Instead, consider that quality is everyone's job. There should be no winners, and no losers. Everyone should benefit from your testing.

Stop declaring winners immediately. Stop singling out individuals or teams. Reward everyone for a job well done, and for an improved product - not for achieving a higher bug count.

This might help: http://www.allthingsquality.com/2010/04/misuse-and-abuse-of-bug-counts.html

And this might be a warning: http://www.dilbert.com/fast/1995-11-13/

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Bug hunts should be fun and productive for the entire team, and a little professional competition can go a long way to improve moral of the entire team and help them grow.

This is a rare case that I slightly disagree with Joe. I also like the idea of a point system.

But would expand to include:

  • Everyone is involved in the bug hunt; not just testers. Having developers, PMs, business analysts, and anyone else on the product team engaged in the bug hunt makes everyone have skin in the "quality" game.
  • Have "seasonal" bug hunts. For example, have 1 bug hunt focused on security, another focused on globalization, etc., and of course have 1 or 2 "open" season bug hunts. This spreads the "wealth" around because rarely is 1 single person/team going to 'win' various categories.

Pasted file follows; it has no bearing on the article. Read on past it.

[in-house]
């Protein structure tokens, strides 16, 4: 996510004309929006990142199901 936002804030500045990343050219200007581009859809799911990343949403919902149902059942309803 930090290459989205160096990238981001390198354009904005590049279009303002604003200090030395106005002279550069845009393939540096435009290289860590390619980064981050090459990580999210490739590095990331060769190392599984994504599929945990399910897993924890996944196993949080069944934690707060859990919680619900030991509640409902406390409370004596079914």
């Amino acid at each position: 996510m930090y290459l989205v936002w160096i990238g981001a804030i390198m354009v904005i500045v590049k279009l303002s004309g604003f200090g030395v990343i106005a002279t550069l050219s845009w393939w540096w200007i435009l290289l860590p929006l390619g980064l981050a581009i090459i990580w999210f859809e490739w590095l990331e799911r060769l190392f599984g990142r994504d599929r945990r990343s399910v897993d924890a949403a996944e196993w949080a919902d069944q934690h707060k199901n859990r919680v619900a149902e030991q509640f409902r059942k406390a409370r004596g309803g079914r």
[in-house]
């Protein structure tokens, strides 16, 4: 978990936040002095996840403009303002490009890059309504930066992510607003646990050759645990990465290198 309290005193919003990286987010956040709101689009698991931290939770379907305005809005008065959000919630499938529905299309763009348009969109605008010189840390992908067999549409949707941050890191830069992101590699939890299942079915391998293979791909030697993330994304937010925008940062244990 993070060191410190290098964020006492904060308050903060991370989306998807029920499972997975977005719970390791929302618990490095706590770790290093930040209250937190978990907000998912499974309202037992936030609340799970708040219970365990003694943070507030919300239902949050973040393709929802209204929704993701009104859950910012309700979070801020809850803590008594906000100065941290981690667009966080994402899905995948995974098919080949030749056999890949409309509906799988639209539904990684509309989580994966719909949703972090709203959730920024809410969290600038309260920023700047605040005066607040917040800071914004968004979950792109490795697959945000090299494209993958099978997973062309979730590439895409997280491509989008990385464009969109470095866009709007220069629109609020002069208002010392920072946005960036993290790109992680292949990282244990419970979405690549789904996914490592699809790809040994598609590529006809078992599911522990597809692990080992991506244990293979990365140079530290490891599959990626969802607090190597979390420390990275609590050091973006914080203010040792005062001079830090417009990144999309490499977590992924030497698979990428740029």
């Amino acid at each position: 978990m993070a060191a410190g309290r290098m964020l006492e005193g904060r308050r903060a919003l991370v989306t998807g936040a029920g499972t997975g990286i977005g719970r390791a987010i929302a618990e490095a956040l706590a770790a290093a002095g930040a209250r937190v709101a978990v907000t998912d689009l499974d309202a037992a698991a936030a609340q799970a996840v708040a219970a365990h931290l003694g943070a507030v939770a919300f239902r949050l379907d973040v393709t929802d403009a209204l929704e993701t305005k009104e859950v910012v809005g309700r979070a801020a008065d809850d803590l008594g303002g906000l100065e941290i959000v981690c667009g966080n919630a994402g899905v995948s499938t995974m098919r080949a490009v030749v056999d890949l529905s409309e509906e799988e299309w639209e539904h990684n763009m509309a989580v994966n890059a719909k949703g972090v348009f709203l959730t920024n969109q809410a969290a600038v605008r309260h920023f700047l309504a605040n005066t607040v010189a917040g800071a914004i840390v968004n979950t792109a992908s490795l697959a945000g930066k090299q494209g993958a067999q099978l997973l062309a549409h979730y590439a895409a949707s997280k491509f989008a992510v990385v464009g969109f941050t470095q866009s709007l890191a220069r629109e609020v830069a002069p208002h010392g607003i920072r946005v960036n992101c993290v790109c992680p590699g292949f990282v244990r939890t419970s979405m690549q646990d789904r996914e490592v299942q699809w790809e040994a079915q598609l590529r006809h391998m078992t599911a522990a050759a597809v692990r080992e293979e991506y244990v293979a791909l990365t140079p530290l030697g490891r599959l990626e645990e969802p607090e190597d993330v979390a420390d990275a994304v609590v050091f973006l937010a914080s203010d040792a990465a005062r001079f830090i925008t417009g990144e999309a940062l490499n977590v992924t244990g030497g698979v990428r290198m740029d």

• Recognize more then 1 contributor/team by expanding the categories. E.g. most reproducible functional bugs, highest severity issue, most creative bug, etc.
  • Reward everyone on the team - pizza or other treats during the bug bash, team morale event soon after the event and the bugs are triaged (e.g. team lunch, etc)
  • After the bugs are triaged upper mgt should send mail to the team outlining high level results of bug bash, talk about value prop for customer and team, and thank everyone for participating and continuing to 'self-host.'
  • Use bug hunts as learning tools. Have the person with the most bugs/most severe bug, etc explain or share some techniques or approaches they used to help them find those issues.
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1  
Good suggestions, BJ. I particularly like "Use bug hunts as learning tools." –  Joe Strazzere Mar 1 '12 at 16:38
    
Yes, I also liked the 'bug hunts as learning tools' idea. I also liked having upper mgmt remind everyone why the bug hunt matters. –  user246 Mar 1 '12 at 17:54
    
+1 for expanding awards... otherwise I'm unsure how you would keep a large group motivated if you ran these on a regular basis. –  Steve Miskiewicz Mar 2 '12 at 15:32

I'm with Joe on this one. When there's a reward only for the "best" - no matter how that "best" is determined, there's an immediate temptation to game the system and an incentive to undermine teamwork.